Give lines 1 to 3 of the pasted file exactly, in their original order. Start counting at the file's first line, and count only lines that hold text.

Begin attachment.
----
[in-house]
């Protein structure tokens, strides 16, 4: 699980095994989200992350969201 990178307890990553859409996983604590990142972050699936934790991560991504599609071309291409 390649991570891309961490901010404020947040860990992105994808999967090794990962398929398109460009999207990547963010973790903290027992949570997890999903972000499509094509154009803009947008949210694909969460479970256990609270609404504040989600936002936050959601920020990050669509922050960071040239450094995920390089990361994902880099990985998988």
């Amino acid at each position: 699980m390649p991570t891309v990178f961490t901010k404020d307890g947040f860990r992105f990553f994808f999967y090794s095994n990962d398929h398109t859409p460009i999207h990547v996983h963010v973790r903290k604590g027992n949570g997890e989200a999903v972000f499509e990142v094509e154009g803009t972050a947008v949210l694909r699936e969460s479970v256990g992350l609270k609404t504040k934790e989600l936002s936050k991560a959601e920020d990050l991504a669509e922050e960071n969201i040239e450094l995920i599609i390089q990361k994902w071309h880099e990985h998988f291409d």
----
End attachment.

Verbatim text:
[in-house]
């Protein structure tokens, strides 16, 4: 699980095994989200992350969201 990178307890990553859409996983604590990142972050699936934790991560991504599609071309291409 390649991570891309961490901010404020947040860990992105994808999967090794990962398929398109460009999207990547963010973790903290027992949570997890999903972000499509094509154009803009947008949210694909969460479970256990609270609404504040989600936002936050959601920020990050669509922050960071040239450094995920390089990361994902880099990985998988």
């Amino acid at each position: 699980m390649p991570t891309v990178f961490t901010k404020d307890g947040f860990r992105f990553f994808f999967y090794s095994n990962d398929h398109t859409p460009i999207h990547v996983h963010v973790r903290k604590g027992n949570g997890e989200a999903v972000f499509e990142v094509e154009g803009t972050a947008v949210l694909r699936e969460s479970v256990g992350l609270k609404t504040k934790e989600l936002s936050k991560a959601e920020d990050l991504a669509e922050e960071n969201i040239e450094l995920i599609i390089q990361k994902w071309h880099e990985h998988f291409d």